Don’t envy the Apostles!

Does it ever seem that the Apostles were so much better off than us because they actually saw Jesus, heard him speak and had him in their physical presence? What an affirmation it must (or should) have been for them to know that they were personally chosen by him to be in his most intimate circle of friends!

If only we were so fortunate as they! Our faith informs us, however, that we are every bit as well off — in fact, even more so — precisely because we have faith, and not all of them really did, at least not at first.

Think about this for a moment. We have all heard the saying, “Seeing is believing.” What does that mean? It implies that what we see with our eyes should be enough to convince us of what is real and true.

But is this always so? How often have we missed realities that are literally staring us in the face! The daily news, for example, is full of stories of people who refuse to leave the scenes of imminent disasters — somehow believing that the fire, the deluge or the roof will not fall on them.

The Scriptures are full of examples in which Jesus expresses his disappointment in the lack of faith even among his most intimate disciples. He wanted to be so much closer to them than they would let him, even though he was physically with them almost all the time.

We know of famous examples of the outright denial of Christ’s reality. Not only was the news of the resurrection greeted with great skepticism by the “inner circle” itself, but even the daily actions of Jesus throughout his earthly life — his teachings, example and miracles — were not enough to win over the minds and hearts of so many of those who followed him around before he died.

During the Sundays of August, we will be reading from chapter six of St. John’s Gospel. We will hear how the crowds were seeking Jesus because of the “signs and wonders” he was doing, but this did not necessarily persuade or “convert” their hearts into faith in him personally.

Even his own Apostles had great difficulty accepting, let alone understanding, who he really was. “Oh, you of little faith,” Jesus said so often.

We know that, for the most part, the relatives of Jesus, and his neighbors in Nazareth, refused to see him as anything out the ordinary. They seemed to be wondering who was giving him tip-offs on what to say and advice on what seemed to them to be the magic tricks that he was doing — or was said to be doing.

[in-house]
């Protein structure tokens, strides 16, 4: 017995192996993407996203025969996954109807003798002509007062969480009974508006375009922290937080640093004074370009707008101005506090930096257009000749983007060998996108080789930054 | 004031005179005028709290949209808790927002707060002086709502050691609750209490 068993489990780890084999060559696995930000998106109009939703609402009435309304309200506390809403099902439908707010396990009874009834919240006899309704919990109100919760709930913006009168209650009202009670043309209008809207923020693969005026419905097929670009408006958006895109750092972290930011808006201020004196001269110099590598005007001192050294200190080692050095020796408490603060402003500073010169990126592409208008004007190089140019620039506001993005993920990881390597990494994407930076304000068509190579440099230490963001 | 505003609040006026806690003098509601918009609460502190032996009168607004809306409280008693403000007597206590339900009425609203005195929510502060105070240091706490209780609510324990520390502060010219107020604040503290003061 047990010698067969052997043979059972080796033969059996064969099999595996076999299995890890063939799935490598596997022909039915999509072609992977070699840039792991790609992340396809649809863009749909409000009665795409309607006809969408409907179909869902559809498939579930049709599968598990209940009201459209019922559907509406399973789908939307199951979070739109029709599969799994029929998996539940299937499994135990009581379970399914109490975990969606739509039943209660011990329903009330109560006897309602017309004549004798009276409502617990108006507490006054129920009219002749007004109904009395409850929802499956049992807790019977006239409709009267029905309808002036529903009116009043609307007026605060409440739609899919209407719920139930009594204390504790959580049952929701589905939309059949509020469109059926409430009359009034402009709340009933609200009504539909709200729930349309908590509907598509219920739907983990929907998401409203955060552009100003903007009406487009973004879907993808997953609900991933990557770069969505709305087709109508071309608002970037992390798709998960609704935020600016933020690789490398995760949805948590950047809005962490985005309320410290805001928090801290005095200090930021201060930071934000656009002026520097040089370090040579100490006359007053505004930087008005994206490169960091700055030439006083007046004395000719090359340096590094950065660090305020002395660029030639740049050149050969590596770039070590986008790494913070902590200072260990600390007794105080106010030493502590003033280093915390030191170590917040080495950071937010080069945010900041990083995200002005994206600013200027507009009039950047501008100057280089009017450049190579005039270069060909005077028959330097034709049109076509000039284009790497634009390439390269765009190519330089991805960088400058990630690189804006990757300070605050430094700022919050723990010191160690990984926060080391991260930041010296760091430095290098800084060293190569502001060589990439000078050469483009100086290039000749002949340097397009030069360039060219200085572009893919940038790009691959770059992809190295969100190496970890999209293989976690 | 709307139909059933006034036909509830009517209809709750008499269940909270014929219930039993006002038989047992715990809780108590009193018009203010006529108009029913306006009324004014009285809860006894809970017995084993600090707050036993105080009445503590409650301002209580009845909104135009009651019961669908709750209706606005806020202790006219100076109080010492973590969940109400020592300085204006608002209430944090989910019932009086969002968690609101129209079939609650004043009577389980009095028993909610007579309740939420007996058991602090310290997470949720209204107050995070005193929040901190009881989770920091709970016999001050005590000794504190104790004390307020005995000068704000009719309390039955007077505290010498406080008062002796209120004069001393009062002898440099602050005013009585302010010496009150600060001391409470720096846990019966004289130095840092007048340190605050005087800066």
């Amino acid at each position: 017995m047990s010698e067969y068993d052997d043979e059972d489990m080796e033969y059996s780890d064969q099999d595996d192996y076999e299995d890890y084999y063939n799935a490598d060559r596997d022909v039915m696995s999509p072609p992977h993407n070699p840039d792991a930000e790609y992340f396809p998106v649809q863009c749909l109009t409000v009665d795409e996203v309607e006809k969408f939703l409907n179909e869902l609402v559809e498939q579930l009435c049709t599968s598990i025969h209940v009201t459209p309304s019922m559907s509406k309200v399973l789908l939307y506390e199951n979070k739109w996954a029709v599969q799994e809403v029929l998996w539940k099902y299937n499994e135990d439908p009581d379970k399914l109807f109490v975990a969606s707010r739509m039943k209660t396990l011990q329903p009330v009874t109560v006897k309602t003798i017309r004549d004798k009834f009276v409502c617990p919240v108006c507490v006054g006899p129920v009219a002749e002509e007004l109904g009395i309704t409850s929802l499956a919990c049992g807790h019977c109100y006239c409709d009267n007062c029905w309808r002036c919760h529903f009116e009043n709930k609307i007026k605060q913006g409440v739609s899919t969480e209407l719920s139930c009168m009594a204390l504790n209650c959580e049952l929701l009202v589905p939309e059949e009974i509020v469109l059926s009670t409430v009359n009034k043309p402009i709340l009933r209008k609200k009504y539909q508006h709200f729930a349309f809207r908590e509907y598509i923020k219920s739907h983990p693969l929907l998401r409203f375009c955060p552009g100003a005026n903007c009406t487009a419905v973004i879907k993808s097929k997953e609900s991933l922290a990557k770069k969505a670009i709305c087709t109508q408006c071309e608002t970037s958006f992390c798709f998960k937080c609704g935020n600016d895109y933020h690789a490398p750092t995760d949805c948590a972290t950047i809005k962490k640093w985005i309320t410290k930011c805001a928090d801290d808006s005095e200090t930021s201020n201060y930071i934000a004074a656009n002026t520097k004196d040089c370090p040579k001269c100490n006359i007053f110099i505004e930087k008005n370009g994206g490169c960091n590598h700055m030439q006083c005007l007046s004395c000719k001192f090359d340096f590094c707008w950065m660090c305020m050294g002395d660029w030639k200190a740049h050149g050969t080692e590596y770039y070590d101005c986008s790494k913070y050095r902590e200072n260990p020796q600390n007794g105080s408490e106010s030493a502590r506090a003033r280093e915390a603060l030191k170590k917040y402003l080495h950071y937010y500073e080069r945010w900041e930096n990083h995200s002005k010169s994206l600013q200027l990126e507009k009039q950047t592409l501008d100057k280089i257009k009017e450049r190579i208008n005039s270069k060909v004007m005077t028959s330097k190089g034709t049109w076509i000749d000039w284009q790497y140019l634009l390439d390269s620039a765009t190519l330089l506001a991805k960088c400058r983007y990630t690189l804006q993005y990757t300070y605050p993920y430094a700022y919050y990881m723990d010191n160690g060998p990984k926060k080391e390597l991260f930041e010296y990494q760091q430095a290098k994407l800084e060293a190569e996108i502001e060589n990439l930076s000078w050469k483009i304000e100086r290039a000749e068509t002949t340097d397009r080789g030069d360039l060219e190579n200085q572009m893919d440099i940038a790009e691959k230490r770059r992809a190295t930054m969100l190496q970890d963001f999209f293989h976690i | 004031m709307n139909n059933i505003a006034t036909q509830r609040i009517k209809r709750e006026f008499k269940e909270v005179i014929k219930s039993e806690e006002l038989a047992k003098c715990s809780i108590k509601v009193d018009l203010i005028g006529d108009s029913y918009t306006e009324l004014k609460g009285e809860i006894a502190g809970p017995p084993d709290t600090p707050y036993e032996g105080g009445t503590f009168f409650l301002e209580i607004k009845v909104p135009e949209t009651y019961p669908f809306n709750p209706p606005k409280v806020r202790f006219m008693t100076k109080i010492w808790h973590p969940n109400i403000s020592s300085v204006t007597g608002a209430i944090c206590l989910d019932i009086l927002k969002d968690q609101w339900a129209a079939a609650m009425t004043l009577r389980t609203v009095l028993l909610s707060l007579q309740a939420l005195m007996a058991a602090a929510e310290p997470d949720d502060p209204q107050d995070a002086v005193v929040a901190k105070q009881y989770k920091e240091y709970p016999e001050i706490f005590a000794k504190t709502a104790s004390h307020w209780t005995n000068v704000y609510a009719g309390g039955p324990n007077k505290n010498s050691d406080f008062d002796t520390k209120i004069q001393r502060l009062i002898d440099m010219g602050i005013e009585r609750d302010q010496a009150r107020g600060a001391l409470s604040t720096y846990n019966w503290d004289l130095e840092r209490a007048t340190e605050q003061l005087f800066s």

Though many people felt an attraction to him, or a least a certain curiosity, few understood what he was really saying and doing. In the Gospels we will be hearing from at Sunday Mass in the coming weeks, as we in the Albany Diocese prepare for our Eucharistic Congress on Sept. 22, the voice of Jesus could not be clearer: “I am the bread of life!”

In everything he was doing and saying, Jesus is communicating who he is. The references in St. John’s Gospel that compare the work he is doing to the work of God himself — and, ultimately, using the same words (“I am”) to describe himself as the God of Israel (“I am who am”) — reveal that Jesus wants to be taken for who he is and who he says he is, not as others might define him. In other words, the real Jesus has his own reality, apart from anyone else’s opinion about who he is or what he does.

Our faith is more than story or a narrative. It leads us to a real, personal and eternal presence.

Many people — as much at the time of Christ’s physical presence on earth as well as now or at any time — misunderstand who Jesus is and what he is here for. It is a good question for each of us to ask ourselves: “Who is Jesus for me?”

This does not mean that we can make Jesus be what he is not, but the first question really is, do we often behave like his disciples, relatives and neighbors? Does what we “make” of Jesus tend to distort or diminish who or what he himself is and says he is?

In no uncertain terms, Jesus reveals himself to us as the Son of God, our Lord and Savior, who has one purpose in mind for each and every member of the human race: to invite us into an intimate relationship with him so that we can live forever.

He wants us each in that true, all-embracing “inner circle” that is his trinitarian relationship with the Father and the Holy Spirit. It is a closer relationship than even many of his disciples — including the Twelve — had with him during his earthly life.

The Scriptures tell us that they often did not grasp what he was offering them; they were weak of faith and they were often too swayed by the opinions of others in their time and circle about whom the Messiah would be like. The cross would be the ultimate scandal and turn-off for many. Were it not for the resurrection and the outpouring of the Holy Spirit, there would be no apostolic faith to profess, but only memories and tales, with no promise for the future.

Bottom line: Jesus has his own reality. He is who and what he says he is, regardless of what we or anyone else might think or say of him.

How then can we be sure that we know the real Jesus? For if we do not, then he cannot be our Savior. Prayer, the Scriptures, receiving him at Mass and listening to the teaching Church: All of these are essential to come to know the real Jesus. Our own feelings or the opinions of others, first and foremost, are not reliable guides. They may seem real to us, but they are not more real than he. He has his own reality.

If Jesus is truly our Lord, then he must become the center of our lives, the king of our hearts, the reality beyond any other reality, who commands our belief and worship. Anything less means he is not yet the God of our lives.

(Follow the Bishop at and on Twitter @AlbBishopEd.)